Hoarfrost could be a bit of a disappointment, coming after the crescendo that is Whyborne’s confrontation with the Endicotts in the previous book, his discovery of his heritage, and all that came with it. And it does start a little slower, since (once again) they have to journey to actually confront the issue at hand… but in some ways, this is just as climactic for Griffin as the previous book was for Whyborne, giving him a chance to face his fears and reconnect with his family.
I actually ended up reading this in pretty much one sitting (minus the time spent getting out of the bath before I turned into a prune). It has a lot of the features that are great about these books — Christine, archaeology, Whyborne being a secret badass, Griffin and Whyborne learning to darn well communicate — and it combines them into a story that rapidly picks up pace. Almost like an avalanche, you might say.
I fear to say too much, since this book makes things really fall into place for some of our beloved characters. I wonder where it’ll go next — and these days I’m securely along for the ride, given that Whyborne and Griffin generally talk now instead of just making assumptions. (Okay, mostly Whyborne did that.) So yeah, very enjoyable!
I found this book a little frustrating: I got into it immediately, and then there was a timeskip which kind of knocked me out of things again, and I didn’t find my feet again until the last third or so of the book. There were parts where I raced through it, and then a middle section that I just kind of plodded through. I did enjoy the bonds between Tarisai and the others, particularly the bond between Tarisai and Dayo; the fact that it was so strong and yet determinedly non-sexual and non-romantic was great.
It’s definitely YA, and it feels very young, but there is some ambiguity there in some of the characters and relationships, which gives it a bit more depth than it might otherwise have.
I’d be interested enough to read the second book: the world at least feels interesting, and there’s a good sense that there’s a lot more out there (something which always does it for me with fantasy settings). There’s a lot of enjoyable detail that shows this isn’t your standard medieval-Europe inspired fantasy, too.
Rating-wise, I feel torn — easily four stars for the parts I tore through, but a meh for the middle part. I guess I’ll compromise on 3 — but it’s a 3 that’s close to 4 in some respects.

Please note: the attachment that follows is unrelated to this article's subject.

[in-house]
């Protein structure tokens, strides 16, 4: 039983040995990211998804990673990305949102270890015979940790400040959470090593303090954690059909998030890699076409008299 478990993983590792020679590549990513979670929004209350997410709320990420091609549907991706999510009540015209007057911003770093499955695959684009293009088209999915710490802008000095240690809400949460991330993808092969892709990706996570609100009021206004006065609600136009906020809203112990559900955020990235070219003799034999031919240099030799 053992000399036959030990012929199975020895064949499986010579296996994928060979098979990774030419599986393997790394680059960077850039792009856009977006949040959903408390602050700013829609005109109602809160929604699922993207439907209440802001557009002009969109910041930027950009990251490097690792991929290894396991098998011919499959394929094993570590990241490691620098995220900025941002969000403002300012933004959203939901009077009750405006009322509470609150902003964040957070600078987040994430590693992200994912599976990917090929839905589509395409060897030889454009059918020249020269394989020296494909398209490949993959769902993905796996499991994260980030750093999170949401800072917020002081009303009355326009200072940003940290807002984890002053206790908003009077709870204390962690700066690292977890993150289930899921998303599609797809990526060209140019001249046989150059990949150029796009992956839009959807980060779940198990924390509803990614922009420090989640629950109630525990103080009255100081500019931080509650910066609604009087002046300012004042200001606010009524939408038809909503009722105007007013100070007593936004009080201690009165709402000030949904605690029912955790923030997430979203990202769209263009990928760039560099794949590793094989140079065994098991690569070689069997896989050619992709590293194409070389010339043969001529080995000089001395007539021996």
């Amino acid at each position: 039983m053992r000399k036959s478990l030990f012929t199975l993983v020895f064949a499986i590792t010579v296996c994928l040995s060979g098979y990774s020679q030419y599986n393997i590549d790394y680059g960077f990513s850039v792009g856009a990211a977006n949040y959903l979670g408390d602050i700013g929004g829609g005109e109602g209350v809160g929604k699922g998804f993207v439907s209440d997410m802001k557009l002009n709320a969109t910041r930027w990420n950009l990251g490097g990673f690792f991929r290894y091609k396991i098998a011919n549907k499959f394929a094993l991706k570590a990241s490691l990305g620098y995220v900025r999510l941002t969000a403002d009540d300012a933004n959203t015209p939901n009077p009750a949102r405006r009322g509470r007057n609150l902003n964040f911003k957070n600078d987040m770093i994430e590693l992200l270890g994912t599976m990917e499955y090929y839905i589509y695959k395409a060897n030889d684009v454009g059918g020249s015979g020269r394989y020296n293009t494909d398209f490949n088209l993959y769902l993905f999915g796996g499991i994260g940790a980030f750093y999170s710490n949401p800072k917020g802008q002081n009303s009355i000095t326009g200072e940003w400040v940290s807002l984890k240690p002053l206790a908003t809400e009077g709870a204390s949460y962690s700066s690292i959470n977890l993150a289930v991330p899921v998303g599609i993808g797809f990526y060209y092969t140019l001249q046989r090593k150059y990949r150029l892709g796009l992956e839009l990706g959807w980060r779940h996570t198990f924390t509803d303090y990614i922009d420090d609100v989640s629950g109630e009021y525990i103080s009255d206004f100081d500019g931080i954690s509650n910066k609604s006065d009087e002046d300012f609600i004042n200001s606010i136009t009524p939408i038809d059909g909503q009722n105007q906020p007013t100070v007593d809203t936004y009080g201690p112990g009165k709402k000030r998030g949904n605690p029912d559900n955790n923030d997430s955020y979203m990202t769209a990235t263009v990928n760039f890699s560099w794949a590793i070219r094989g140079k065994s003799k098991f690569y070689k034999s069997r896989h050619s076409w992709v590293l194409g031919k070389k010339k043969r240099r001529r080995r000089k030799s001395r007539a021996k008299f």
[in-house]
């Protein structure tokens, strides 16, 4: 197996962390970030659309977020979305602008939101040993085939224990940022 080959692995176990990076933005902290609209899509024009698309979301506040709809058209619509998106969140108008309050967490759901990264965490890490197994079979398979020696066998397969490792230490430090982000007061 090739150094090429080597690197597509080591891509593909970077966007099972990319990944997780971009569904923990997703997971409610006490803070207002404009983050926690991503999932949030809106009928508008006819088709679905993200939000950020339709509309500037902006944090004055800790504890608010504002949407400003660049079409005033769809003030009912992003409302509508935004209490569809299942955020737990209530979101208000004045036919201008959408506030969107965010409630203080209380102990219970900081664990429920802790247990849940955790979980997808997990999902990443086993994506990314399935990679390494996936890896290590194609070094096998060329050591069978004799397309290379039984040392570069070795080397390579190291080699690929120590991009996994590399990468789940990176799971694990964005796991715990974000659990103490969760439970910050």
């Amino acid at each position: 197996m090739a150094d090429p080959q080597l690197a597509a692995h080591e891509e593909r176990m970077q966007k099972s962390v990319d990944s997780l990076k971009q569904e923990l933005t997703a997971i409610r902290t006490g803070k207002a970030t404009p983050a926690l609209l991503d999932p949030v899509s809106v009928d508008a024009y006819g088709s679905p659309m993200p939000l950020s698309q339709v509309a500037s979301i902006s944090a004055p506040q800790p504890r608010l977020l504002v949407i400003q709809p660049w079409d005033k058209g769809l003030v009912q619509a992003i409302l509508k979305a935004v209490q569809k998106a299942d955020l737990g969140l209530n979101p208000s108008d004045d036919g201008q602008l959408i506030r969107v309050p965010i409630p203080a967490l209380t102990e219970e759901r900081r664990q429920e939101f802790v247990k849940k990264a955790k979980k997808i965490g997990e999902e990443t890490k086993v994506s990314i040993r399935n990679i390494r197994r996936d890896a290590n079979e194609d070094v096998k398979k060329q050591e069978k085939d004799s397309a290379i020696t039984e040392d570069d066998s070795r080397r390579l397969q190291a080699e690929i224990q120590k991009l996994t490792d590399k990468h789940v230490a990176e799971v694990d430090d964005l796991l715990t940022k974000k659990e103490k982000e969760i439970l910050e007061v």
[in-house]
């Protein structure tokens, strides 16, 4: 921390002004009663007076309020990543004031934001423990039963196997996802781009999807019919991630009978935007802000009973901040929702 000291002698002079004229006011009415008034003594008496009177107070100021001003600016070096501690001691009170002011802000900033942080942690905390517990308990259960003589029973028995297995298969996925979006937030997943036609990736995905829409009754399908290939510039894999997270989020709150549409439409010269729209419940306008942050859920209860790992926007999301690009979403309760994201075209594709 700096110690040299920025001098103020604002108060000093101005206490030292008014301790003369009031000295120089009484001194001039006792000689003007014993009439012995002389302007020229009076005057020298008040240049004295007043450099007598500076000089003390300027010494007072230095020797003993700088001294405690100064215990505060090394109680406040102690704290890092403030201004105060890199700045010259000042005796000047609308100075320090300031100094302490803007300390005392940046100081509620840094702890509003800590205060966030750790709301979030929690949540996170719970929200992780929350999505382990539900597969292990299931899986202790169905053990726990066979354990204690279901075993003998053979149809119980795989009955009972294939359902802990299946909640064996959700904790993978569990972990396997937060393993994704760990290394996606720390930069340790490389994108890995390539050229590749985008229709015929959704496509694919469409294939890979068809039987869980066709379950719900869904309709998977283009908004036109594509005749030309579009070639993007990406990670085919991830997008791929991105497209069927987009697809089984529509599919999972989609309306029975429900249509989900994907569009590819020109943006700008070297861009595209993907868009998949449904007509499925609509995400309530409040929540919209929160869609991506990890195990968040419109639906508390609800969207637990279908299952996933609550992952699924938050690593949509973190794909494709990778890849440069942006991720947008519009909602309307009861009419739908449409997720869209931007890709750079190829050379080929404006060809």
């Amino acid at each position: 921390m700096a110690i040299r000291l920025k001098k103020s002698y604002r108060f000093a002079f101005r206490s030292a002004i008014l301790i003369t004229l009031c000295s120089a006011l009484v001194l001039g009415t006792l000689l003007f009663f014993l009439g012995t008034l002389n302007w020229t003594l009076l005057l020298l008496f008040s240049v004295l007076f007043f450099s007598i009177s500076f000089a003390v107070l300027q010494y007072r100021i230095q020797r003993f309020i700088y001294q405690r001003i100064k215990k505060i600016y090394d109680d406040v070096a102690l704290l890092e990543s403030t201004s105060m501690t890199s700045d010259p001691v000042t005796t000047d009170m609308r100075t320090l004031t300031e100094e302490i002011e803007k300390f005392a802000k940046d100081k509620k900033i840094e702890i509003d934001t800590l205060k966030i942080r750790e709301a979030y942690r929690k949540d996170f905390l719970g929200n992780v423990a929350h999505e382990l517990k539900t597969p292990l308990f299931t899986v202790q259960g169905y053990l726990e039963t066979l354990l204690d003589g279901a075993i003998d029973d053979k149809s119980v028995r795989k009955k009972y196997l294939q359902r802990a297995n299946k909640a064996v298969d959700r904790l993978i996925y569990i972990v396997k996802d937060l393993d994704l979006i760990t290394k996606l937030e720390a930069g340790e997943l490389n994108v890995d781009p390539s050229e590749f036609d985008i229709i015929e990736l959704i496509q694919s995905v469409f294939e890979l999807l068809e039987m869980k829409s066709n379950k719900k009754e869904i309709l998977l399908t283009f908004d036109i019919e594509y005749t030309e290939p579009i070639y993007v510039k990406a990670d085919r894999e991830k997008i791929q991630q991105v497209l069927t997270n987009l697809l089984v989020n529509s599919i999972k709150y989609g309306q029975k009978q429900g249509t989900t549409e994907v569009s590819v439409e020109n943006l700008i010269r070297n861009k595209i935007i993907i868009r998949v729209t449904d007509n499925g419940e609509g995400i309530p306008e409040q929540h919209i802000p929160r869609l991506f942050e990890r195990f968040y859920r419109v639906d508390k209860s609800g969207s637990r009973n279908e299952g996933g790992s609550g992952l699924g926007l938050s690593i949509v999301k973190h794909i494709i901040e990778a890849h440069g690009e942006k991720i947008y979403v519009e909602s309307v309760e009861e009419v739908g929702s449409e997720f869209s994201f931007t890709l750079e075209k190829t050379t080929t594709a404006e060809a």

This week’s Top Ten Tuesday is a nice broad one: what’s on your fall TBR? Well, I don’t strictly have a TBR for fall, and honestly these days I try not to be too strict and just follow my whims. However, here are some books I’m planning to pick up really soon, for one reason or another…
Black Leopard, Red Wolf, by Marlon James. I’m a little worried from the reviews that this isn’t going to be my thing, but it’s my bookclub choice for October, and I plan to give it a good solid try. Other parts of it sound really great — like the influence from African mythology — so we’ll just have to see!
This is Kind of an Epic Love Story, by Kacen Callender. This is the November book club choice, if I remember rightly, and I’ve been meaning to read it for a while now. I’m particularly interested in how the sign language is handled (because one of the characters is deaf).
Catherine House, by Elisabeth Thomas. Aaand this is December’s book club choice, which sounds weird and kinda creepy. Looking forward to it.
Raybearer, by Jordan Ifueko. I swear my sense of object permanence is lacking, because I was dying to read this but now I’ve put my copy away on the shelves in the other room, I keep forgetting! I heard a lot about this right when it came out, but haven’t actually seen many reviews…
Cemetery Boys, by Aiden Thomas. I’m super excited for this, and I should be getting my copy soon. (Thank you to the person who bought me a preorder! <3)
Phoenix Extravagant, by Yoon Ha Lee. I loved the Machineries of Empire books so much, and I’m excited for this new book by Yoon Ha Lee! I have an eARC, but I should also hurry up and make my preorder… there, done! I was sold at “mighty dragon automaton”.
The House in the Cerulean Sea, by T.J. Klune. This sounds so warm-hearted as a read, from everyone’s reviews? I am a sucker for the families you make yourself in stories, so I’m excited for it.
The Wolf of Oren-Yaro, by K.S. Villoso. I’ve peeked at the first few pages and my eyebrows rose and I’m eager to give this a try.
Black Sun, by Rebecca Roanhorse. I’m hearing so much excitement about this one, and I know I’ve enjoyed Roanhorse’s writing, so I’m quite eager to see whether this works plot/character-wise a bit better for me than her other books.
The City We Became, by N.K. Jemisin. Not sure if I’ll get to this, actually, because I’m finally catching up with The Fifth Season and sequels. But it’s N.K. Jemisin, so I don’t want to leave it lying too long!
So what’s on your autumn TBR, folks? Do you even have a TBR? Let’s be real, we know I probably won’t finish all of these… chances are, I won’t even read half. That’s okay by me. Something about the anticipation is sweet too!